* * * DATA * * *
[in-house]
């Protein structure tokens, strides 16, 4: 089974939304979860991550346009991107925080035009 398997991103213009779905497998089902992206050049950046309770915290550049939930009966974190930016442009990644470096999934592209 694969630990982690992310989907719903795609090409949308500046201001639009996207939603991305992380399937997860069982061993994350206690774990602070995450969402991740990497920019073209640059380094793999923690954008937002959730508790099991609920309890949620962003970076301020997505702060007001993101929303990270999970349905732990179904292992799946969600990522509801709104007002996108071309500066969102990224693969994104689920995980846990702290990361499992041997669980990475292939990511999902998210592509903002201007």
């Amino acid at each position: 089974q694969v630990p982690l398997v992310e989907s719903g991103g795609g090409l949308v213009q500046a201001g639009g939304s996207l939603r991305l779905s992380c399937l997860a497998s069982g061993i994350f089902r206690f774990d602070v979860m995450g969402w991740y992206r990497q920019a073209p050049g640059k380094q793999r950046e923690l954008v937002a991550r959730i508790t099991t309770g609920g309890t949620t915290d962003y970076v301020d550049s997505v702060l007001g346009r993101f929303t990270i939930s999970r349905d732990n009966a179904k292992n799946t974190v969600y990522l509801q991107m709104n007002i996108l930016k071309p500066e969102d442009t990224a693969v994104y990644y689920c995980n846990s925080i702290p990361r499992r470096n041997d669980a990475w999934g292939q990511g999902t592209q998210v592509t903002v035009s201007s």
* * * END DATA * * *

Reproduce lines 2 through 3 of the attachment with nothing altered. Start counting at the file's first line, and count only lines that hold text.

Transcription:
């Protein structure tokens, strides 16, 4: 089974939304979860991550346009991107925080035009 398997991103213009779905497998089902992206050049950046309770915290550049939930009966974190930016442009990644470096999934592209 694969630990982690992310989907719903795609090409949308500046201001639009996207939603991305992380399937997860069982061993994350206690774990602070995450969402991740990497920019073209640059380094793999923690954008937002959730508790099991609920309890949620962003970076301020997505702060007001993101929303990270999970349905732990179904292992799946969600990522509801709104007002996108071309500066969102990224693969994104689920995980846990702290990361499992041997669980990475292939990511999902998210592509903002201007």
């Amino acid at each position: 089974q694969v630990p982690l398997v992310e989907s719903g991103g795609g090409l949308v213009q500046a201001g639009g939304s996207l939603r991305l779905s992380c399937l997860a497998s069982g061993i994350f089902r206690f774990d602070v979860m995450g969402w991740y992206r990497q920019a073209p050049g640059k380094q793999r950046e923690l954008v937002a991550r959730i508790t099991t309770g609920g309890t949620t915290d962003y970076v301020d550049s997505v702060l007001g346009r993101f929303t990270i939930s999970r349905d732990n009966a179904k292992n799946t974190v969600y990522l509801q991107m709104n007002i996108l930016k071309p500066e969102d442009t990224a693969v994104y990644y689920c995980n846990s925080i702290p990361r499992r470096n041997d669980a990475w999934g292939q990511g999902t592209q998210v592509t903002v035009s201007s």